Four years after his cult classic "Days of Being Wild," Hong Kong maverick stylist Wong Kar-wai trampolines back with a quicksilver magical mystery tour through the lives of a bunch of young downtown loners. Hip pic, drenched in neo-'60s nostalgia, should delight and prove an intriguing addition to the fest repertoire.
Four years after his cult classic “Days of Being Wild,” Hong Kong maverick stylist Wong Kar-wai trampolines back with “Chung King Express,” a quicksilver magical mystery tour through the lives of a bunch of young downtown loners. Hip pic, drenched in neo-’60s nostalgia, should delight cinephiles and prove an intriguing addition to the fest repertoire, though its appeal may prove too specialized for broad sales.
Wong made the moderately budgeted, HK$15m ($2 million) movie in only three months, between the end of shooting and start of post-production on his mammoth martial arts costumer “Ashes of Time,” already two years in the works. With its plentiful use of hand-held camera, fast-cutting, and collage-like approach to storytelling, “Wild” has a fresh, risk-taking feel very different from the rigorous “Days,” even though its romantic undercurrent and quartet of urban dreamers are not far removed from the earlier pic. Effect is a little like watching an early Godard movie set in contempo Hong Kong, though with a technical slickness from employing two megastars (Brigitte Lin Ching-hsia, Tony Leung Chiu-wai) and top technicians (lenser Christopher Doyle, production designer William Chang).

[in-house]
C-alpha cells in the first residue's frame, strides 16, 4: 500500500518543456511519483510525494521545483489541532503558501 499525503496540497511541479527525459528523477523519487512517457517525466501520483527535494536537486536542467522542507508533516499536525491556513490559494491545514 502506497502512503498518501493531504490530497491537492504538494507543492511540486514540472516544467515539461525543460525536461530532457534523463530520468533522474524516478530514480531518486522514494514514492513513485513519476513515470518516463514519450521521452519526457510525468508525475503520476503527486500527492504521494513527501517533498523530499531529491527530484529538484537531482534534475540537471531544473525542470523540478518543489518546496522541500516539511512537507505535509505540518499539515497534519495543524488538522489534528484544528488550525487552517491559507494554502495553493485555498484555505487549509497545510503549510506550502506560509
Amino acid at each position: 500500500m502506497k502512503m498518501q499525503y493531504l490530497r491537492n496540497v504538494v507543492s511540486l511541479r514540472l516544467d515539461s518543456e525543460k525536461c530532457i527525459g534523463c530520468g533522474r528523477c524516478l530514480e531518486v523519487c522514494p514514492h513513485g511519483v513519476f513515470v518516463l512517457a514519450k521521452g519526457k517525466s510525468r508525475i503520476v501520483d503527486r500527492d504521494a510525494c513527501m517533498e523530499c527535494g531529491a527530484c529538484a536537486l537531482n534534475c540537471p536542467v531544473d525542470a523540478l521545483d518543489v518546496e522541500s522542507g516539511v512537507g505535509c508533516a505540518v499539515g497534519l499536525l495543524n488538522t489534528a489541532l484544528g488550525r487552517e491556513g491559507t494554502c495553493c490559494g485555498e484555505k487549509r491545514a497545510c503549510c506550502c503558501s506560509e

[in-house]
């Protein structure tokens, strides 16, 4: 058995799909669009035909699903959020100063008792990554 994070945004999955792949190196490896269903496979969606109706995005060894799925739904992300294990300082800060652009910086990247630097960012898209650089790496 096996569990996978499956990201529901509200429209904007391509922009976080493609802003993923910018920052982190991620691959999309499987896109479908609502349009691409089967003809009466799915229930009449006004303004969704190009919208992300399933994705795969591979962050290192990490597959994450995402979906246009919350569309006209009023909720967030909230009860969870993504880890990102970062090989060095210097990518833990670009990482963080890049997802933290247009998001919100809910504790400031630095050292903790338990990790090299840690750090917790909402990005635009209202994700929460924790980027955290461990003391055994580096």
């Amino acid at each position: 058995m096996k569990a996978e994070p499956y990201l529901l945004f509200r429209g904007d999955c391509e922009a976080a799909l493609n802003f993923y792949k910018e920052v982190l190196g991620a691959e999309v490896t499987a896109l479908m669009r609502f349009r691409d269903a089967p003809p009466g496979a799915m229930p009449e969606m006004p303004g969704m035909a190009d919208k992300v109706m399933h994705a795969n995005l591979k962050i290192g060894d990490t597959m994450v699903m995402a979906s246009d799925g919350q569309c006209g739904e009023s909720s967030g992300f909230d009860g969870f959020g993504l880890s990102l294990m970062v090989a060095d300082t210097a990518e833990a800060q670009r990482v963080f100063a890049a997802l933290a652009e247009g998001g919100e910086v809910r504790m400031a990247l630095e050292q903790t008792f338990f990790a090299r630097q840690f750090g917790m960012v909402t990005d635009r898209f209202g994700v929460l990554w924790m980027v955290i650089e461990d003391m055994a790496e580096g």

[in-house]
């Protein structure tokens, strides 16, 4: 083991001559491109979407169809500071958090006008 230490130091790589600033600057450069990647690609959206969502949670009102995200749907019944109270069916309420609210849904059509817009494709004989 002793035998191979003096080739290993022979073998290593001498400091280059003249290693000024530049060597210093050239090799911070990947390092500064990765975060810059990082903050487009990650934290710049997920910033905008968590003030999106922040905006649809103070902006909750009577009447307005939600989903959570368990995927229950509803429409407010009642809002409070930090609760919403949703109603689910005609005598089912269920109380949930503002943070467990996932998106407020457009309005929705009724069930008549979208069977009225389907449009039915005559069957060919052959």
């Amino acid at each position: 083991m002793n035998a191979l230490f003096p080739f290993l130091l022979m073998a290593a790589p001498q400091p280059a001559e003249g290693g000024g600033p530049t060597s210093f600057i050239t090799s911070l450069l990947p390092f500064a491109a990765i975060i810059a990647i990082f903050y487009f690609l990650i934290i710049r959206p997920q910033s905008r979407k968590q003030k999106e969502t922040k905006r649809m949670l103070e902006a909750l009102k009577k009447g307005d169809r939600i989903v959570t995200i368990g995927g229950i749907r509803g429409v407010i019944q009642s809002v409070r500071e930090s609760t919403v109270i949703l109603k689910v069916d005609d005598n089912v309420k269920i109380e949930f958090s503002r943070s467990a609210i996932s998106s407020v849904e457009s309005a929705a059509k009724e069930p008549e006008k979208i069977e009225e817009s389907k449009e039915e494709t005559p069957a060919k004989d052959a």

First story (42 minutes), set around the labyrinthine tenement building Chung King House in downtown Kowloon, spins on a romantic young cop (Takeshi Kaneshiro), recently ditched by his g.f. As he mopes around, devouring cans of pineapple and calling up old flames, destiny leads him to cross paths with a coldhearted drug dealer (Lin) in a blond wig and designer shades.
Second, more involving story (61 minutes) centers on another young cop (Leung), also ditched by his air hostess g.f. (Valerie Chow), who’s the unwitting fixation of a dotty worker (Faye Wang) at Midnight Express, a fast-food joint.
First seg, almost entirely shot at night, and much showier technically, is the lesser of the two halves, but establishes the movie’s overall tone of urban forlornness. There’s enough energy in the direction and loopy humor in the piece to just about fill the running time.
Longer seg has more going for it, with an engagingly wide-eyed perf by Wang (in a Jean Seberg, “Breathless” haircut) whose body language and facial expressions are wonders to behold. Matinee idol Leung, all boyish incomprehension, is as fresh and relaxed as he’s ever been in his multi-pic career. These are two people you just want to see get together.
Overall, Wong’s movie doesn’t leave as big a wash behind it as the more ambitious “Days” and his “Mean Streets”-like debut, “As Tears Go By,” but it’s an enjoyable cruise. A richly detailed soundtrack, including classics such as “California Dreamin’,” accompanies the many dialogue-free montage sequences.